28 Sales Questions to Research Your Prospective Client

Last week week we covered the 7 reasons planning is critical for sales success.  Now it’s time to get tactical.  In the next few posts we will cover the actual questions you should be asking to research your prospective client and prepare for your sales encounter.

The Six Elements of Sales Encounter Planning

Regardless of the methodology or tools you use to plan each sales encounter, you should cover these six elements:

  1. Research
  2. Value Proposition
  3. Questions
  4. Advances
  5. Unexpected Value
  6. Agenda

In this post we will cover the first area – Research.

Research

Research is the process of gathering, analyzing, and interpreting information about your prospect—their drivers and characteristics, market and sub-markets, challenges and financial status, goals and objectives, the particulars about this potential opportunity including other alternatives or solutions they may be considering.  It is the homework you do before your meeting.

Every sales encounter must be inherently valuable for our client, and the key to making that happen is being relevant to their situation and challenges.  And the key to being relevant is planning.

28 Questions to Research Your Prospective Client

Here are 28 questions to get you started on your potential client research:

  1. In what industry, market, and sub-market is your prospective client?
  2. What types of clients do they have?
  3. What are the drivers in their industry right now?
  4. What is their financial status?
  5. What are their goals and objectives?


Consider their current situation:

  1. What are the challenges regarding their current situation?
  2. What is the impact of their current situation and challenges?
  3. What hidden challenges might they encounter?
  4. What might the impact of those hidden challenges be?
  5. What risks are likely to be of greatest concern to them?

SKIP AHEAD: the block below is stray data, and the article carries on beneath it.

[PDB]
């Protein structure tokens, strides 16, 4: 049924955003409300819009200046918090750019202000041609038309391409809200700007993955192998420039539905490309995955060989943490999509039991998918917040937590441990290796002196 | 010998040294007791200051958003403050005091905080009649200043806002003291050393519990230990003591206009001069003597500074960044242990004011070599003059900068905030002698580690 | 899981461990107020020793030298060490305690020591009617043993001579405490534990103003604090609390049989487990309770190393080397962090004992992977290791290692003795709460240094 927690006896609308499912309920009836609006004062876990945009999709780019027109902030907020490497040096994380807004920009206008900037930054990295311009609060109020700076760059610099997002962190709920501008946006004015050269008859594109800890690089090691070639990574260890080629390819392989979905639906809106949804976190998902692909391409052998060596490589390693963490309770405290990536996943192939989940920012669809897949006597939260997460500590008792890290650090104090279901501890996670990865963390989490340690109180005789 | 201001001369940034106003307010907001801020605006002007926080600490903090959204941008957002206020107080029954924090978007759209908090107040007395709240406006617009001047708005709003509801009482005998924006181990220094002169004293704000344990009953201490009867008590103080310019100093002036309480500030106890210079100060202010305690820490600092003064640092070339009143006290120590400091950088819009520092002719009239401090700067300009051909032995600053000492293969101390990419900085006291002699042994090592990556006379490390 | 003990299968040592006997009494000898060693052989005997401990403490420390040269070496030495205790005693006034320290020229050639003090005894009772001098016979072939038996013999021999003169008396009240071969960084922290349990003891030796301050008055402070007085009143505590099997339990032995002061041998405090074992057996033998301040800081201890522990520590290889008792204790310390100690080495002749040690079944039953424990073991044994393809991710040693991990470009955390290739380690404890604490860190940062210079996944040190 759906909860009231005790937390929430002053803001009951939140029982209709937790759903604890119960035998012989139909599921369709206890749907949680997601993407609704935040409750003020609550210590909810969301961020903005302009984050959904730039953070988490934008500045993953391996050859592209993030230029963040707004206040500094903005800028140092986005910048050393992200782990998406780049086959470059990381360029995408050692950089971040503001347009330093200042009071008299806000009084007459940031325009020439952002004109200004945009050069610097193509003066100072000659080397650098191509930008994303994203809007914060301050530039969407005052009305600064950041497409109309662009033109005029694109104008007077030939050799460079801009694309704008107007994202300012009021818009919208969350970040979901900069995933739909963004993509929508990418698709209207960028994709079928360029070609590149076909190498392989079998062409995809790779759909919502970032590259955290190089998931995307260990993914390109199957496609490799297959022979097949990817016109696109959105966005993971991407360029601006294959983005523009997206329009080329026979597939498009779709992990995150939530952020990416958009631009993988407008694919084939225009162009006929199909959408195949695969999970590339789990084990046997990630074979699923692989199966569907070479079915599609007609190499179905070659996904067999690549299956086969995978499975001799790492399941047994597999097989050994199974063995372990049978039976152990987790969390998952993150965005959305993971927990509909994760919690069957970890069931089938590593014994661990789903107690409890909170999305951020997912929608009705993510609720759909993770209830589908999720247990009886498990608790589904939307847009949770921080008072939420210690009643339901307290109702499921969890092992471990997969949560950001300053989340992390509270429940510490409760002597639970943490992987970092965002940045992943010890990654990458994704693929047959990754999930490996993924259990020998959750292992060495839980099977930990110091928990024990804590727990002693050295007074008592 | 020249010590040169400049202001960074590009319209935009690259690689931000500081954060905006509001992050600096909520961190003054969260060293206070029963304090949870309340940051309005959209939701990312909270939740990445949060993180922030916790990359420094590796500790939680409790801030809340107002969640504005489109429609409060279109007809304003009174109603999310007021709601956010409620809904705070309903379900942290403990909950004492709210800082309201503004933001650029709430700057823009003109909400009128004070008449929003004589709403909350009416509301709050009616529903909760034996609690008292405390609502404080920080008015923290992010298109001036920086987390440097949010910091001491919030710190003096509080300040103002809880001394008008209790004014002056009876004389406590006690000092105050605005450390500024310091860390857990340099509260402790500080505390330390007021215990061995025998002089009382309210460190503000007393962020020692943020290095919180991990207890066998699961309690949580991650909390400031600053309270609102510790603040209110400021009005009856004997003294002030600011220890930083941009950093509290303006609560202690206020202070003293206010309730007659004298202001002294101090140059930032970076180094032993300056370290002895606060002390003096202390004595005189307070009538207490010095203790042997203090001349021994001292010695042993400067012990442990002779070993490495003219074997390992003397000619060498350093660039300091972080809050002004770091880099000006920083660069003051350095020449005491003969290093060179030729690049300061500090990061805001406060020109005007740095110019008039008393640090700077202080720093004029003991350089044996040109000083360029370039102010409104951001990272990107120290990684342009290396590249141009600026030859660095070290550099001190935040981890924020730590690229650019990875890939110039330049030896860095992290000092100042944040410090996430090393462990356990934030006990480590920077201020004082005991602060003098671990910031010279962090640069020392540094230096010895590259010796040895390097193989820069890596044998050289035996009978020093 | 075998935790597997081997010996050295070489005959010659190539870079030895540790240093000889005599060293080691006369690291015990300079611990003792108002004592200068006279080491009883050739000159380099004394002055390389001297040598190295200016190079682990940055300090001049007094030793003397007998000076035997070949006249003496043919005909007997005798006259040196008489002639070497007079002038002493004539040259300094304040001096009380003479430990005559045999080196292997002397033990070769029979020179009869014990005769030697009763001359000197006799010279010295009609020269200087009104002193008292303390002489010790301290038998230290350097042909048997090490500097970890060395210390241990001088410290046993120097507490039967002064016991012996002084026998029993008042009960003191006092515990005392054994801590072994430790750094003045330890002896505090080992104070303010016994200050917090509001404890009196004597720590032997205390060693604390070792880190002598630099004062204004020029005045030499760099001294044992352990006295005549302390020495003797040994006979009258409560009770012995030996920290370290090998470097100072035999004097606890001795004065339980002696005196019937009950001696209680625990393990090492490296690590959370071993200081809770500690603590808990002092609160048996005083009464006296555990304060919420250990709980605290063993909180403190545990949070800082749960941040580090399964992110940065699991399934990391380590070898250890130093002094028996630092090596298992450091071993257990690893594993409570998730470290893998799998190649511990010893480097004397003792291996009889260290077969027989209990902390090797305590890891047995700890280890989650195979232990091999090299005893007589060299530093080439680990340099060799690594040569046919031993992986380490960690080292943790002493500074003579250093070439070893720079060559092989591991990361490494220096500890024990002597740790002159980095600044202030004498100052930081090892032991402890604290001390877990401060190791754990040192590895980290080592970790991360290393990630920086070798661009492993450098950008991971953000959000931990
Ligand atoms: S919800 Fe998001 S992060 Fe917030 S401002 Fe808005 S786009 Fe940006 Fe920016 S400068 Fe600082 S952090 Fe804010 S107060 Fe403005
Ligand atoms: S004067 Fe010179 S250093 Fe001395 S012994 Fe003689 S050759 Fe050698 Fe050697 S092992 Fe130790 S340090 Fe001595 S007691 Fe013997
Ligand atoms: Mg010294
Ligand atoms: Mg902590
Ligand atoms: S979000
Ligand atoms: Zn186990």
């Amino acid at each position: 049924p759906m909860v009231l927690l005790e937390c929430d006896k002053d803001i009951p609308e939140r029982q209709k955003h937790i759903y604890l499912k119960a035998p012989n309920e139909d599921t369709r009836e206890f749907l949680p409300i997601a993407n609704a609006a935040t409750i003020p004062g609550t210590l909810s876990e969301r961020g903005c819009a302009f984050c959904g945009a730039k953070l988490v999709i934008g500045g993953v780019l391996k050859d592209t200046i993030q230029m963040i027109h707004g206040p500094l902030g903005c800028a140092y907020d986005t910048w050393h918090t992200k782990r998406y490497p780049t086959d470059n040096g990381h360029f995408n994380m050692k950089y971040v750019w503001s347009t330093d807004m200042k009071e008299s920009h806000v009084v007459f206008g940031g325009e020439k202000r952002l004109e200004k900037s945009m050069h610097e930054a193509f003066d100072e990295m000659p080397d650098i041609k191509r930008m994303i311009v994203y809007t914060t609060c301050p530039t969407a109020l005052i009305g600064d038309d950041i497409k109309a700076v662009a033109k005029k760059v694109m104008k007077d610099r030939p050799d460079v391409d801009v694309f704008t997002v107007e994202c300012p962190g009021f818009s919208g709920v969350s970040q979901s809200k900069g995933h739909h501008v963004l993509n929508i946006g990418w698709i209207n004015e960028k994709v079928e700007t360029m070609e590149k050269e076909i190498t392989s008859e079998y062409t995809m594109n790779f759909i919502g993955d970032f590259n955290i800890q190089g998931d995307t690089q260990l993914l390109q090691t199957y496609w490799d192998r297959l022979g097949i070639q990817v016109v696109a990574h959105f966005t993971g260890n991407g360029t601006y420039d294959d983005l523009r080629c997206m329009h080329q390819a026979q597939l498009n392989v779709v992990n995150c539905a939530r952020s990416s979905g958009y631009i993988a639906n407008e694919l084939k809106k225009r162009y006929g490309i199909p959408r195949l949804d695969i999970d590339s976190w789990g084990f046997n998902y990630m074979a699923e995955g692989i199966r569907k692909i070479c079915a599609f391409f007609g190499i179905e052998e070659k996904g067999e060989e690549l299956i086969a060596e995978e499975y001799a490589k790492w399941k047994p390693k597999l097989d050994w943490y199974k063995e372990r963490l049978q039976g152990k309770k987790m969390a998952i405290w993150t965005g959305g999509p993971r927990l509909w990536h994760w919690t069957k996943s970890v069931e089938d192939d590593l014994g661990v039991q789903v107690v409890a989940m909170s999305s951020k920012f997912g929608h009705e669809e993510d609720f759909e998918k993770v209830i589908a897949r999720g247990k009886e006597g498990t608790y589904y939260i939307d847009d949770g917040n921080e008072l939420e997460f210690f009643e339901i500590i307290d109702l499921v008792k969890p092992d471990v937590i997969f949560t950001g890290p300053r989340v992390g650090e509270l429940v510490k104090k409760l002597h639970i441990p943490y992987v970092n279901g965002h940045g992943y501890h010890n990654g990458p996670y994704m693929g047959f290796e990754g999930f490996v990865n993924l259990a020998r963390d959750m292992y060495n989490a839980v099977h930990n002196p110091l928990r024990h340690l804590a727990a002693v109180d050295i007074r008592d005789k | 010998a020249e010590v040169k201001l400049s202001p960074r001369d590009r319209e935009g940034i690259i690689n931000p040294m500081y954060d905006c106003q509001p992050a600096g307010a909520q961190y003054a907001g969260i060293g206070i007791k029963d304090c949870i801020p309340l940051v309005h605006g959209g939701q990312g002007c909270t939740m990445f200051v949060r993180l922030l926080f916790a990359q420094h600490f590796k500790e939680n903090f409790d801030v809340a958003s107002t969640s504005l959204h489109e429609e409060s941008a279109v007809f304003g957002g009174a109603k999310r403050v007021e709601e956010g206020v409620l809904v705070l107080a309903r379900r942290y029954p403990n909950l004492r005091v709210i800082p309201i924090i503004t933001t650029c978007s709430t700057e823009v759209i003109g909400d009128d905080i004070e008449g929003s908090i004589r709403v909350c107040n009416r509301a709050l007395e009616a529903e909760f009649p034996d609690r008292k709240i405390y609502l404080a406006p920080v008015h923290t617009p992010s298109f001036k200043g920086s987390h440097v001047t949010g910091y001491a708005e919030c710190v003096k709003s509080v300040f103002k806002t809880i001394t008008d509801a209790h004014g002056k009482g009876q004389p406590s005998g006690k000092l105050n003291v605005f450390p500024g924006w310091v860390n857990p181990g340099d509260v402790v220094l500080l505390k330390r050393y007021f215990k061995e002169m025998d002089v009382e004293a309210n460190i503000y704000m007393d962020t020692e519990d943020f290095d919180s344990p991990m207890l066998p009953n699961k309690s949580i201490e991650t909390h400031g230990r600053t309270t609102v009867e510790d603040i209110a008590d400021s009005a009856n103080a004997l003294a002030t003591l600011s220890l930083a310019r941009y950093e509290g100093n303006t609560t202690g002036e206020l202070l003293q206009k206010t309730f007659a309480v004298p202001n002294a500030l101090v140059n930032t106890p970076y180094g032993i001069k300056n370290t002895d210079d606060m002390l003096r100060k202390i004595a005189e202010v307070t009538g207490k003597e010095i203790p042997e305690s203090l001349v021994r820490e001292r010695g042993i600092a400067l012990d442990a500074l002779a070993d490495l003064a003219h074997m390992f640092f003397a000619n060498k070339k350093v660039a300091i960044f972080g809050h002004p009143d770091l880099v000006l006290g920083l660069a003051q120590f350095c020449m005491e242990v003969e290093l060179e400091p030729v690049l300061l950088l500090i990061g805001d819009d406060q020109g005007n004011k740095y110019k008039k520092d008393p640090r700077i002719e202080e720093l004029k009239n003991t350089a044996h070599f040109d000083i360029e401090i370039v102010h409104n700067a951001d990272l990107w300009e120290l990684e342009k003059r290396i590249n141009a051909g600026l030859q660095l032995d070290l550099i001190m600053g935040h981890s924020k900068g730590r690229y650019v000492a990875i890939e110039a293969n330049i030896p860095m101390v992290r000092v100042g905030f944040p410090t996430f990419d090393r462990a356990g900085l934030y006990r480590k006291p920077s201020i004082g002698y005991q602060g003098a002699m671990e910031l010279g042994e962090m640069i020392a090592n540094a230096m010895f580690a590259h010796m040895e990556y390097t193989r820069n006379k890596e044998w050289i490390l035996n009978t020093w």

6. What fears might they be feeling about a making a bad decision?

Consider the importance of each specific issue:

  1. What are the specific issues this client is facing?
  2. How great is the impact of each specific issue?
  3. What is their priority for resolving each specific issue?

Consider their decision-making process:

  1. Who will be involved in the decision-making process?
  2. What process will they go through as they evaluate?
  3. Where are they in the process now?
  4. What have they accomplished up to this point?
  5. What is the scheduled time for a decision to be made?
  6. What are the drivers behind the timing of their decision?
  7. What criteria will they use to determine their ultimate solution?
  8. How will they go about making their final decision?
  9. What other solutions or alternatives are they or might they be considering?
  10. What are the pros and cons of those possible solutions?

Consider the resources and constraints they may facing:

  1. Who on their team will be involved in implementing the project?
  2. What thought has been given to a budget for the results they are seeking?
  3. What has kept them from solving this problem already?
  4. What other improvement opportunities might they have overlooked?

Depending on your type of sale there may be additional research you might need to conduct before your meeting.  Embrace the process.  A stitch in time saves nine.  Answering these questions will allow you to focus your message while revealing the additional information you need to uncover.  Rather than winging it as most salespeople do, you will enter your meeting with higher level of understanding and your prospective client will be impressed by the homework you’ve done.

How we sell is a sample of how we solve.  And the homework you do before your meeting will telegraph the kind of results they will receive and deliver a message of what it will be like to work with you and your company after the sale.

Professionals research and prepare for each sales encounter.

Using a planning process will greatly improve the effectiveness of your meetings. More effective meetings will solidify your credibility, perceived authority, and differentiate you from your competition.  Better understanding means your clients will be more likely to achieve their desired solutions while you enjoy higher close ratios, more closed opportunities, and greater personal success.

 

 

Closing Tip:  Conduct research before each sales encounter to make the meeting relevant and inherently valuable.

Until next time!

James

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